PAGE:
By taking x-rays of recovered dental pieces and then matching them to the CAPM I search engine, it is possible to generate the possible candidates for a match. The data generated is then polished to a definite match. This computer programs made it possible for the name of 2 nd Lt. Richard Vandegeer to be added to the Vietnam Memorial in Washington, and to finally lay to rest his remains, at the Arlington National Cemetery on October 27, 2000. Vandegeer served this country as an Air Force Helicopter pilot during Vietnam (Brewin). It is nice to see that the use of computer programs have made it possible to give this veteran the honor he deserves and put his remains to rest.
My final example of how computer programs have changed our lives involves the creation of computer programs that make it possible for disabled individuals to be employed in positions involving the use of computers. In 1997 there were approximately 49 million people with disabilities in the United States. These people, along with another 96 million disabled people were everything but favored with the creation of the Microsoft Corp.'s Windows operating system, which introduced the use of graphics in desktops. The disabled people, who were blind or visually impaired, were not able to take advantage of this new technology, instead many of them lost their jobs when they were not able to operate the new computer programs. Was this fair? No it was not, that's why top software vendors decided to design software programs accessible to the disabled population. Among these top vendors, IBM, Microsoft, Dell and Sun Microsystems Inc.
began to focus on the need for more assistive technology (AT) on the market. During the past 4 years more AT has become accessible to the disabled. For example the IBM's Home Page Reader, which enables users to communicate with Web browsers. Ironically, this software was developed with research conducted by a blind IBM researcher in Tokyo. This computer software interprets graphics by providing a verbal picture to visually impaired users. In addition to this capability, this software interprets HTML and verbally informs users of information included in tables or forms.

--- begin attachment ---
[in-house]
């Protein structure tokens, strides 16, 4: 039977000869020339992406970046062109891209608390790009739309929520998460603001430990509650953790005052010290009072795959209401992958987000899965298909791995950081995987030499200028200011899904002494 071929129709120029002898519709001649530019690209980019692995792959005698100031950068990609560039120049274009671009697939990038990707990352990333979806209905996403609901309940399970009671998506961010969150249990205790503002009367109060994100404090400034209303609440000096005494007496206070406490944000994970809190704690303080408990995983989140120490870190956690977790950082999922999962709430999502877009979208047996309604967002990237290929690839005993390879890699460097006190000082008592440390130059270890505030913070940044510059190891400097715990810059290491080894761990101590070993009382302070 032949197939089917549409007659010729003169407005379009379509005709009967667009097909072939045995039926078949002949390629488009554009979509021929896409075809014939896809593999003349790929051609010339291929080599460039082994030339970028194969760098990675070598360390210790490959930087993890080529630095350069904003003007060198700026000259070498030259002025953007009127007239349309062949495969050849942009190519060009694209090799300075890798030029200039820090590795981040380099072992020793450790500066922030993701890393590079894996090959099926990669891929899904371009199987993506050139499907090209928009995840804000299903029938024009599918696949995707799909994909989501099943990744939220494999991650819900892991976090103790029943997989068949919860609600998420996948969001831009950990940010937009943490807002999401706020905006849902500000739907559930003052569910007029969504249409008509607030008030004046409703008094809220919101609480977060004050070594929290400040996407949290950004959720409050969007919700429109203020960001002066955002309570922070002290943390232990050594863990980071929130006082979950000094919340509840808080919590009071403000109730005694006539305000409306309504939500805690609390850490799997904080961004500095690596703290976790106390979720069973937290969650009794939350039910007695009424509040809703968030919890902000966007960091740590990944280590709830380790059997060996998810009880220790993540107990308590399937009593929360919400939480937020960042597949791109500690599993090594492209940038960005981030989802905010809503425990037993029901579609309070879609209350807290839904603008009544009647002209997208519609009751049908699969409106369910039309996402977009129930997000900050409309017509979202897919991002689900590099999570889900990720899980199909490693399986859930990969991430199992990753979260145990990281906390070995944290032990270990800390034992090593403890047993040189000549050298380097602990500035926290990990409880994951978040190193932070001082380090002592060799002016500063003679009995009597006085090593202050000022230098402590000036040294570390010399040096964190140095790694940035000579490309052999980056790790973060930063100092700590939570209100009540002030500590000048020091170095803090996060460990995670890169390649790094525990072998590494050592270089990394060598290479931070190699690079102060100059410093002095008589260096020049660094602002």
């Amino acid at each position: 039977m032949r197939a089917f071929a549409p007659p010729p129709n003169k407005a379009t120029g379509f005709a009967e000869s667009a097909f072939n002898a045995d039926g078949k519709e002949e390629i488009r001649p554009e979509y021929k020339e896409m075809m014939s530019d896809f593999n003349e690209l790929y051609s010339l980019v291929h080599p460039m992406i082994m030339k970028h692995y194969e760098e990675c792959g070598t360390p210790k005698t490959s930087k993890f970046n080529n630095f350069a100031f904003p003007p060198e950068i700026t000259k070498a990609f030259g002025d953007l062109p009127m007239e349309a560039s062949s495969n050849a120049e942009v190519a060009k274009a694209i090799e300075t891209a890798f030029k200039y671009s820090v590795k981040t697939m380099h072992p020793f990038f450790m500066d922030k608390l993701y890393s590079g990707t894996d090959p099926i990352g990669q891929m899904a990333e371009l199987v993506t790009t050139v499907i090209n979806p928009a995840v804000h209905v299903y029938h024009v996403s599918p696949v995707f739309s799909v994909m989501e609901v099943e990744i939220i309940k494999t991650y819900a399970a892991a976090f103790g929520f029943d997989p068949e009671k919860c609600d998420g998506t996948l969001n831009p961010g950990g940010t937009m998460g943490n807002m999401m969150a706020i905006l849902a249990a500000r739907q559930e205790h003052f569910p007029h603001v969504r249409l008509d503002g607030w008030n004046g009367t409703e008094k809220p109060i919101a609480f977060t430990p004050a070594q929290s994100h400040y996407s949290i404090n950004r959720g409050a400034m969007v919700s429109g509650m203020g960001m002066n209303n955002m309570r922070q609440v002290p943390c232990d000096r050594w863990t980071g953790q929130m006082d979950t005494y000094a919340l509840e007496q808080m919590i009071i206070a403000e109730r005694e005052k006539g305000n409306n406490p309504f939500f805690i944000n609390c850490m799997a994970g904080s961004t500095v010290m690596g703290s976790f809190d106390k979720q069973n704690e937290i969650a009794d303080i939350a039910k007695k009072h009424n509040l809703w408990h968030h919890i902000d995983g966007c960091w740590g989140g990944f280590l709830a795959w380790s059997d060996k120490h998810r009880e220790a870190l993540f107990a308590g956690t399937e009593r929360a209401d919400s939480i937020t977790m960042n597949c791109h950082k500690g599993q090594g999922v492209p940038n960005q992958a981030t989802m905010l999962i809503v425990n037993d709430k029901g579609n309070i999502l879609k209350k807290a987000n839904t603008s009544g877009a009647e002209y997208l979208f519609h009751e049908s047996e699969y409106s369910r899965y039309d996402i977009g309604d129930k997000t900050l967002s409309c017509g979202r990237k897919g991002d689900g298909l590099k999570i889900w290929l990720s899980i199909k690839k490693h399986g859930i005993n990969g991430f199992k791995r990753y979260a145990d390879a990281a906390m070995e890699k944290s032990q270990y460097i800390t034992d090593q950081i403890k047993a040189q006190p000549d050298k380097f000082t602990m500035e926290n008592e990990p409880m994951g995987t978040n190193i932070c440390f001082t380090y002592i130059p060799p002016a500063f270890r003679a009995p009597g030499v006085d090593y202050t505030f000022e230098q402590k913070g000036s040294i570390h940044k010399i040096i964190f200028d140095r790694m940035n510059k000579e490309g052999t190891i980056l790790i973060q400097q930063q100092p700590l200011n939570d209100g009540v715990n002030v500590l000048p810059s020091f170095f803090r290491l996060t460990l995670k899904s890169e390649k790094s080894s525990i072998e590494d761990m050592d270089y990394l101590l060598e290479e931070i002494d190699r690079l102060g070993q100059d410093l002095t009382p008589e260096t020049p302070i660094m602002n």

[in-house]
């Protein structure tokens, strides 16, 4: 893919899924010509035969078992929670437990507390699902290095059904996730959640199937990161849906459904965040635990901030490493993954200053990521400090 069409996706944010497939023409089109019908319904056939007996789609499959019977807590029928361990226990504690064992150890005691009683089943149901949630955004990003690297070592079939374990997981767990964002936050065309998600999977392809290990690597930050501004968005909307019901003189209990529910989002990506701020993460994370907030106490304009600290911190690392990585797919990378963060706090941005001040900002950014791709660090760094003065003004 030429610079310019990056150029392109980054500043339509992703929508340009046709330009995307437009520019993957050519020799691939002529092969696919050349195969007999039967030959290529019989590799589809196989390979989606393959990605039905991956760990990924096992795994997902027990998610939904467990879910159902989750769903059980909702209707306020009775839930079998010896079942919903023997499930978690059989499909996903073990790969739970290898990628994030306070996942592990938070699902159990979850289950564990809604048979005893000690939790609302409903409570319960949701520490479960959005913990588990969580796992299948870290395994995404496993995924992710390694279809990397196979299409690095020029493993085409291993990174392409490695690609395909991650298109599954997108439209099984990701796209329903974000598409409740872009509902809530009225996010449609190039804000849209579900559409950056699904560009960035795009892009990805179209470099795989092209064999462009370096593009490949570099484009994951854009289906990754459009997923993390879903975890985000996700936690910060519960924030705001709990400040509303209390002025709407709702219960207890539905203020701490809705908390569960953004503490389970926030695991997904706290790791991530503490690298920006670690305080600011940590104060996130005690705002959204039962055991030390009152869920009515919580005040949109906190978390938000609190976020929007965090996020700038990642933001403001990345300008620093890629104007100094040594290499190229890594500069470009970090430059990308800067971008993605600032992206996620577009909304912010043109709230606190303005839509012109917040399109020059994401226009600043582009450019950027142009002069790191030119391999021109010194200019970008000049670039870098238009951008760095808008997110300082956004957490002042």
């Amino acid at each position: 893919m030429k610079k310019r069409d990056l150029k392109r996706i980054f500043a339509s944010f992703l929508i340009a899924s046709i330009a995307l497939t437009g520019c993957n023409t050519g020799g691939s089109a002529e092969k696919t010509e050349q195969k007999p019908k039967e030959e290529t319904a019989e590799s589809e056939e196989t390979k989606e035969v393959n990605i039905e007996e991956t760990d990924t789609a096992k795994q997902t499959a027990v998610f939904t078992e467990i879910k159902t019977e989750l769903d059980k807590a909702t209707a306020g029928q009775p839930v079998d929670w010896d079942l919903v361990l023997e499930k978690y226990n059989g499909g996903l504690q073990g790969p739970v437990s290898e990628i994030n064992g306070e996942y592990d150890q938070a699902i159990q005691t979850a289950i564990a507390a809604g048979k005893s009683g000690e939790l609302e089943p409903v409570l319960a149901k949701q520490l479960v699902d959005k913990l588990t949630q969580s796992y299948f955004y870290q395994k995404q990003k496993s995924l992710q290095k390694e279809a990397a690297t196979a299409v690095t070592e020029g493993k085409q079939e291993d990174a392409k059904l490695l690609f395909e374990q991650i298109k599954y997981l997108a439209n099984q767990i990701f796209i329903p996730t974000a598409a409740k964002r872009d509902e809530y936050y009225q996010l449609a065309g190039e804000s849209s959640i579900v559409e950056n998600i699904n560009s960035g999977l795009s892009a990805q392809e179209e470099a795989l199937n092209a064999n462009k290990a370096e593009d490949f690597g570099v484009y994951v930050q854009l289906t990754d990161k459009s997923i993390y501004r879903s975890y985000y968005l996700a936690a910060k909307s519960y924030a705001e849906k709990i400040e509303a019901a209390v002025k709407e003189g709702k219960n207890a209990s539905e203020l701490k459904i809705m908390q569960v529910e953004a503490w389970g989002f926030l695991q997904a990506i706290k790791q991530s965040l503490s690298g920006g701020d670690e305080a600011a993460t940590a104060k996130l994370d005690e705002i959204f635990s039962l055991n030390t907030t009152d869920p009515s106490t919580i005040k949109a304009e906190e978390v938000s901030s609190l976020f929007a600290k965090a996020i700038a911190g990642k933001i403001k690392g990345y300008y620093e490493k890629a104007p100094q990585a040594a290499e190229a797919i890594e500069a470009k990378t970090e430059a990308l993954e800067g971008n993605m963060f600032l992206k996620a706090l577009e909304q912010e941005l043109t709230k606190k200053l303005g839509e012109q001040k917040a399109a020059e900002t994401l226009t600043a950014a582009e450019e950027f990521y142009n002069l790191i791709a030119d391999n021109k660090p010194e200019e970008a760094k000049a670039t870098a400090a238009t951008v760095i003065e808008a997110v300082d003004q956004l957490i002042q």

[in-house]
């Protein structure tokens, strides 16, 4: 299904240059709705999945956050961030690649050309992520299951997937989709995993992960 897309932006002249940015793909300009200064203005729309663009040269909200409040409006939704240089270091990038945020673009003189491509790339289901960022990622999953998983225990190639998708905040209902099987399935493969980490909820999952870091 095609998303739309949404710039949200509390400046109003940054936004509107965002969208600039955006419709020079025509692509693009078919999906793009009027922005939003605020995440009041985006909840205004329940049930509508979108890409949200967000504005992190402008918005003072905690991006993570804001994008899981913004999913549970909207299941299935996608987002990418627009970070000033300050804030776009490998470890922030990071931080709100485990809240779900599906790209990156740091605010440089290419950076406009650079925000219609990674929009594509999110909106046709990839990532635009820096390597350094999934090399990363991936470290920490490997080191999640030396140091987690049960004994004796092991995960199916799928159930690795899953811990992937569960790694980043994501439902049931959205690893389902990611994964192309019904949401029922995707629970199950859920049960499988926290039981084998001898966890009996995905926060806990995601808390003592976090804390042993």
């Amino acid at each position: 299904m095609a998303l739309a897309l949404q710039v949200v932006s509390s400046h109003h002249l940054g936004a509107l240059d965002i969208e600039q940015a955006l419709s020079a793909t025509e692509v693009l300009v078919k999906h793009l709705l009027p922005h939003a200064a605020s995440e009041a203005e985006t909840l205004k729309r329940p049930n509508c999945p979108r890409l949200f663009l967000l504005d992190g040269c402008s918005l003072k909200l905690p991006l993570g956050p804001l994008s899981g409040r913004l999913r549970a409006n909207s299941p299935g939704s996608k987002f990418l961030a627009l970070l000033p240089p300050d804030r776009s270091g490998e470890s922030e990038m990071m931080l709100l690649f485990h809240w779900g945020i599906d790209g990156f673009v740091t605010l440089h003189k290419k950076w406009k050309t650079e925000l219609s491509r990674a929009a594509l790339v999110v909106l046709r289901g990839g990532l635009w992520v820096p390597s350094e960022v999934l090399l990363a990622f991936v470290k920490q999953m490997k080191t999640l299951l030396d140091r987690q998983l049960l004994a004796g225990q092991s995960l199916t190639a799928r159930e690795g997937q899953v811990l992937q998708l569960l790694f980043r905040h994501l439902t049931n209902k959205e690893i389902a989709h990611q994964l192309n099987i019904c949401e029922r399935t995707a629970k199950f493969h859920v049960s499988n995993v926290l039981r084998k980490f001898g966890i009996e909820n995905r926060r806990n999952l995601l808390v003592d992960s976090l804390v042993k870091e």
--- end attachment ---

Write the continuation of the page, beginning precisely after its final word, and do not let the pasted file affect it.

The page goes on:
Another remarkable computer software was introduced in February of 1999. This software was created by Dell Computer Corp, and allows speech impaired, hearing impaired and deaf individuals to communicate with sales and customer service personnel thought the use of a text telephone (Weil). These are only two examples of how humanity benefits with the advances of computers and computer programs. I believe computers and computer programs are two of the most incredible inventions.
These two can perform task in a short amount of time and provide accurate results that no one can argue with. Some are basic and simple to use, while others are more complex, yet all computer programs have changed old life styles in one way or another, making our lives easier. WORKS CITED Ave reck, Rebecca. "C. R.
I. M. E. S solves Crimes." August 1998.